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Li-Young Lee’s The Undressing Explores Life’s Paradoxes

Releasing this month, the poet’s new work tackles themes of family, love, violence and more.

Photo: Donna L. Lee

It took Li-Young Lee more than a decade to write the sprawling existential love poem that opens his new collection, The Undressing. And though the piece is done and on the page, he doesn’t see it as complete. “I still don’t possess the knowledge to finish it—about myself, about the world, about the nature of writing and perception and politics,” says the 60-year-old. “But I had to meet a deadline.”

Li-Young Lee as a baby in a family photo
“Poetry brings a deeper clarity,” says Lee (pictured here as a baby with his family in Jakarta). Photo: Courtesy of Li-Young Lee

That territory, where philosophical inquiry bumps up against mundanities like scheduling, is one the acclaimed poet knows well. Since publishing his widely praised first collection, Rose, in 1986, Lee has produced a body of work that’s rife with paradoxes, grounding the mysteries of existence in the plain imagery of the everyday. In his fifth volume (February 20, W.W. Norton), Lee explores themes of family, memory, spirituality, love, and even violence. He’s been influenced by the hostility his family fled from as refugees during his childhood and the kind he’s witnessed in the Chicago neighborhood of Uptown, where he and his wife raised their two sons. “It’s a vibrant place,” he says of the gentrifying community, “but the violence there is up close and personal.” In one instance, vandals destroyed the meditation gardens he and his wife had helped build in two vacant lots. In another, he watched a man drive a screwdriver through a pit bull’s head to pry its jaws off another dog. (After that, Lee started carrying a screwdriver himself while pushing his kids in the stroller.) “It disturbs me that I’ve never dreamed of moving away,” he says. “But that aggression informs my work. The violence I meet the minute I step out the front door forces me to think, What’s that about? Why are human beings violent?”

The idea of home has always been a complicated one for Lee. He was born in Jakarta, Indonesia, in 1957, a child of Chinese political exiles. His father had been Mao Zedong’s personal secretary before falling out of favor and immigrating to Indonesia, where he was arrested and held for more than a year as a political prisoner. When Lee was a toddler, his family managed to escape, first to Hong Kong, then to Macau and Japan. “It’s crazy to think that while we were doing all this running around, my parents were having babies,” he says. “They’re escaping on a boat, they’re looking out the portholes, they’re running from country to country, but my father is also playing the accordion to entertain the children.” Lee was 7 when his family moved to the United States, arriving in Seattle and eventually settling in rural Pennsylvania, where Lee grew up without a real sense of belonging. He and his wife followed his sister to Chicago in 1981. Though Lee says he’d like to live “out in nature,” he hasn’t found such places to be welcoming to “people who look like me,” as he puts it. “So we picked a big city.”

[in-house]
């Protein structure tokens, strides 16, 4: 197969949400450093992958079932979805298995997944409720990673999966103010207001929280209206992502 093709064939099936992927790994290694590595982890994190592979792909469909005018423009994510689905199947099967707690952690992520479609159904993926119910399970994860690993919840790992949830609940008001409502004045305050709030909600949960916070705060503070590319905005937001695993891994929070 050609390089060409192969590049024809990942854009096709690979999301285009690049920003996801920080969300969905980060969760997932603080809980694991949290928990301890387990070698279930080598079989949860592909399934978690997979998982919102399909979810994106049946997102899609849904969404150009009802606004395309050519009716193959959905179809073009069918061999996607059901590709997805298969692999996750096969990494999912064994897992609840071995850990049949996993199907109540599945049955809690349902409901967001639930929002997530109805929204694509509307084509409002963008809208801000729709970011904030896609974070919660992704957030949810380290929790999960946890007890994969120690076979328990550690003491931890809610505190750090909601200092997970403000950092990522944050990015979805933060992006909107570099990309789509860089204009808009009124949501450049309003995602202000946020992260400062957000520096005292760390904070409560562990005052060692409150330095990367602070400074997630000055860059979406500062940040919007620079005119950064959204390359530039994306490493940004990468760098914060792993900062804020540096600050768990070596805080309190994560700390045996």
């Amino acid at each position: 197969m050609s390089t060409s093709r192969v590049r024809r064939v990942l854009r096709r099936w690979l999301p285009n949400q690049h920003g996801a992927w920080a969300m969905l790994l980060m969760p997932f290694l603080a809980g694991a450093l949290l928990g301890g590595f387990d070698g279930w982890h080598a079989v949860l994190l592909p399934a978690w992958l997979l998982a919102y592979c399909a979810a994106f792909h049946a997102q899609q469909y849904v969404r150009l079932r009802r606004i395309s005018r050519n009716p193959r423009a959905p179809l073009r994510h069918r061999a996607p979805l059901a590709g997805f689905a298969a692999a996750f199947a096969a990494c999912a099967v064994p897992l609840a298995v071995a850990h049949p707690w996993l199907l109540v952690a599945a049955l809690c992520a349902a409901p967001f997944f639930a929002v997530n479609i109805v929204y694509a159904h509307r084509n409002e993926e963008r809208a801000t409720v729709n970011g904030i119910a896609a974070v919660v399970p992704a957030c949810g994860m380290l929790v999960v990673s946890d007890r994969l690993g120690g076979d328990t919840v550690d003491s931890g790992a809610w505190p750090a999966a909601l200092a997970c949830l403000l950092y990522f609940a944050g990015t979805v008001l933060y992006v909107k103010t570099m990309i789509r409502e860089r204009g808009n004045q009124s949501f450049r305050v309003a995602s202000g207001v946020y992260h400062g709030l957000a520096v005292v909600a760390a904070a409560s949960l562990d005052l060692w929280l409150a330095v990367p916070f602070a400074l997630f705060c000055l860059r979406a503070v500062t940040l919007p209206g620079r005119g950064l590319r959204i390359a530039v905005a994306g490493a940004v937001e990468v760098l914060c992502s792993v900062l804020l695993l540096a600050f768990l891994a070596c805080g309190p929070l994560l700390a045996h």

'The Undressing' by Li-Young Lee

Chicago has proved a livable option, where Lee can pursue the work that’s garnered him numerous honors, including a Lannan Literary Award, for collections like The City in Which I Love You (1990) and Behind My Eyes (2008). Between books, he’s made a living from readings, teaching jobs, and occasional work at a West Side book warehouse. “I’ve even turned down teaching gigs to work there,” he says. “College campuses make me uneasy. Maybe everything makes me uneasy.”

If Lee’s searching poems still reflect a sense of alienation, they also allow him to connect to the world around him. Poetry, as Lee sees it, is a stethoscope: You want to hear the heartbeat of the one you love, he explains, so you place your ear as close as you can—but all that comes through is a muffled thump. You need an intervening instrument, and you need some space: “Poetry is that perfect distance. It brings a deeper clarity.”

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